The Small and Medium Enterprises Development Agency of Nigeria (SMEDAN) has disclosed that it is partnering with relevant stakeholders to introduce a functional credit guarantee scheme that will enable entrepreneurs to access funds without collateral. Alhaji Mohammad Umar, the Director-General of SMEDAN, told newsmen in Abuja on Wednesday that the scheme, which might not be domiciled in SMEDAN, would ensure that Small and Medium Entrepreneurs (SMEs) accessed credit facilities without the usual difficult conditions.
â€œSMEDAN is discussing with stakeholders on the implementation of the scheme. It may start with the public sector support, and will then involve the private sector, which will eventually drive the scheme.
Without cheaper funds, the SMEs cannot grow. Many countries have their credit guarantee schemes which they use to support the growth of their small businesses,â€™â€™ he said.
Umar said some of the stakeholders listed for discussion on the scheme included the Central Bank of Nigeria CBN, Ministry of Commerce and Industry and the Nigerian Association of Commerce, Industry, Mines and Agriculture (NACCIMA). Others are the Manufacturers Association of Nigeria (MAN) and Nigerian Association of Small and Medium Scale Enterprises.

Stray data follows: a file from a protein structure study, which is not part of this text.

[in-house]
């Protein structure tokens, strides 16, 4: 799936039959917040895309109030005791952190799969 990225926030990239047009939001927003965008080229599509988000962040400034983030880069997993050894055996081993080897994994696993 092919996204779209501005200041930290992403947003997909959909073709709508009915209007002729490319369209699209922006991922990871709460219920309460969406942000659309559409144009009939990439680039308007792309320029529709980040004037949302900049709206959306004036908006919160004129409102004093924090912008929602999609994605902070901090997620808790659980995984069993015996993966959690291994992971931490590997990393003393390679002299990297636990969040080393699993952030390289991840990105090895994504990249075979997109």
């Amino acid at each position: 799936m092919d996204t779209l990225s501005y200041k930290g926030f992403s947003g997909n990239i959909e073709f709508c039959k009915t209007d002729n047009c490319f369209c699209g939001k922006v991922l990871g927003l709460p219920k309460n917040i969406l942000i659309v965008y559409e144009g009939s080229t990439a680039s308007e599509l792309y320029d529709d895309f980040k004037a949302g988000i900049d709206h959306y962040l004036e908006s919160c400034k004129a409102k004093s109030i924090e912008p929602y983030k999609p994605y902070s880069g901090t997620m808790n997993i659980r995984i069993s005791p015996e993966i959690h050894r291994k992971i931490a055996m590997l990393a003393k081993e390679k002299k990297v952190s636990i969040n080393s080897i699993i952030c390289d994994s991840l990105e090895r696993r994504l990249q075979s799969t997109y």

The Director-General said SMEDAN had already understudied some countries that were currently implementing the scheme, including the UK, U.S., Germany, Thailand and Tanzania â€œwith a view to coming out with Nigeriaâ€™s model, based on its peculiaritiesâ€.
He said the scheme would be similar to the agricultural guarantee scheme, which had been helping farmers to access cheaper funds to grow their businesses. Umar said the agency had also been training young entrepreneurs to be self-sufficient, rather than looking for paid employment, under its youth empowerment programme.
He declared: â€œWe want people to realise that they donâ€™t have to work with government to make it. They are better off with their own enterprises. That is why we are interested in the success of the credit guarantee scheme.
Umar explained that a number of proposals were sent to the Bank of Industry and the Agric Bank, but that they were unable to assist because they had their own contraints.
â€œSMEDAN trains entrepreneurs to build their capacity so that they can apply the skills in any type of business,â€ he added. The national policy on Micro, Small and Medium Enterprises (MSME) introduced in 2009 was aimed at employment generation, wealth creation and poverty reduction.